Fast way to e-commerce developed by Australia’s Holland

By Leon Gettler, Talking Business >>

MAKING A SPLASH in the American capital markets is completely different from how it works in Australia according to Domm Holland, the Sydney-born, Florida-dwelling 34-year-old who is the co-founder of Fast.

Fast is a technology that provides a single-click checkout button. With a one-time sign-up, it claims to free consumers of the need to remember passwords or re-enter personal details, making it much easier for them to utilise e-commerce.

It’s a one-click checkout for every website. Fast operates as a third party loaded on to websites, providing users with a quick check out form where they put their email, name, phone, delivery address and credit card details. Once they have done it, they can do this on any website that has a Fast check out button. 

After coding the original version of Fast in 2019, Mr Holland attracted capital from Silicon Valley venture funds and has gone on to join the Australian Financial Review Young Rich List.

Mr Holland’s journey began when he teamed up with former Uber operations executive Allison Barr Allen. The two are thought to remain the largest single shareholders in Fast. They actually met on Twitter.


Domm Holland had arrived in San Francisco in June 2019. He didn’t know too many people so he connected with Allison Barr Allen on Twitter. They met for coffee and he explained to her what he was building.

This fitted in with a thesis she was writing about ‘frictionless finance’. She introduced him to one of the world’s leading fintech investors, Jan Hammer from Index Ventures, who invested $2.5 million.

Mr Holland then went back to Ms Allen and invited her to come on board as a partner, to build the company. Mr Holland has since gone on to raise $US125 million ($168 million) from payments platform Stripe and several Silicon Valley venture capital funds.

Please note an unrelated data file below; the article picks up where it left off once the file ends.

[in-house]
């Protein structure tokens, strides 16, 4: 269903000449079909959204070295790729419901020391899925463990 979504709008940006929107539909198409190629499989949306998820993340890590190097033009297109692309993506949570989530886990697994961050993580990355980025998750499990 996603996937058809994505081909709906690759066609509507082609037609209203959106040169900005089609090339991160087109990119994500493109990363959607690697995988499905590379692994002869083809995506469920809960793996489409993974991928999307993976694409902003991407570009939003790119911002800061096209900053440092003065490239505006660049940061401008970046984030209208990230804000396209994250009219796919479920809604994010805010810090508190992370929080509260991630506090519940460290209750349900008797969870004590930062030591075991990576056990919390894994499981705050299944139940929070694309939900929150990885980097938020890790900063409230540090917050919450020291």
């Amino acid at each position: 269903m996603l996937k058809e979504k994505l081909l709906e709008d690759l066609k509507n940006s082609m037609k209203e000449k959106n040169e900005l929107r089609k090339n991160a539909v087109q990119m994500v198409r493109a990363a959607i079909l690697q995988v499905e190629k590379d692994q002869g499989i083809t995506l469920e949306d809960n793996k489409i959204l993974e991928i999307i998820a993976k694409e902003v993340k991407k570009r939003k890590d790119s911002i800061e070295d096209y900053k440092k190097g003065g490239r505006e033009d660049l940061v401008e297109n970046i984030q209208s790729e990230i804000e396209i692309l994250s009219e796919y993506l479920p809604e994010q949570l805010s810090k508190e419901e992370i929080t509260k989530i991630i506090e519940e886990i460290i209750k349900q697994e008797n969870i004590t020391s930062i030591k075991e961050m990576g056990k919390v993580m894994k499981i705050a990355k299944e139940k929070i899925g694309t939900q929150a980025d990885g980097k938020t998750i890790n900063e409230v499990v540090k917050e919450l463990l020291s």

He said the big difference between running a tech venture in San Francisco versus Australia was that everything in the US had a larger scale and there was a better ecosystem for start-ups.

America has a population 15 to 16 times bigger than Australia’s and the capital markets in the US reflect that kind of scale.

As well as that, the start-up eco-system in the US is more mature than the one in Australia.

“There’s a lot more capital available and the capital is more readily available for earlier stage start-ups,” Mr Holland told Talking Business. “Australia prefers to de-risk opportunity further or invest in lower risk an early stage.”


The second big difference is the ecosystem

“There is an incredibly dense ecosystem of talent here,” Mr Holland said.

“The vast majority of the world’s largest tech companies have come to a very small radius here, so all the staff of those companies all have stock in these companies and have made a lot of money. They all became angel investors or (have) founded their own companies.

“There is an incredible wealth of knowledge. It’s also a really sophisticated market in terms of start-up employees,” Mr Holland said.

“Typically sales people or admin managers of tech companies or office managers understand how start-ups work and the different stages that start-ups o through with different funding milestones and different revenue targets. They understand that better than a lot of Australian founders just because it’s a very sophisticated start-up market here.

 “This ecosystem is unparalleled, from experience. Australia just hasn’t had the density or wins of large tech companies – and start-ups that have sold for billions of dollars – that you have here.”

Hear the complete interview and catch up with other topical business news on Leon Gettler’s Talking Business podcast, released every Friday at

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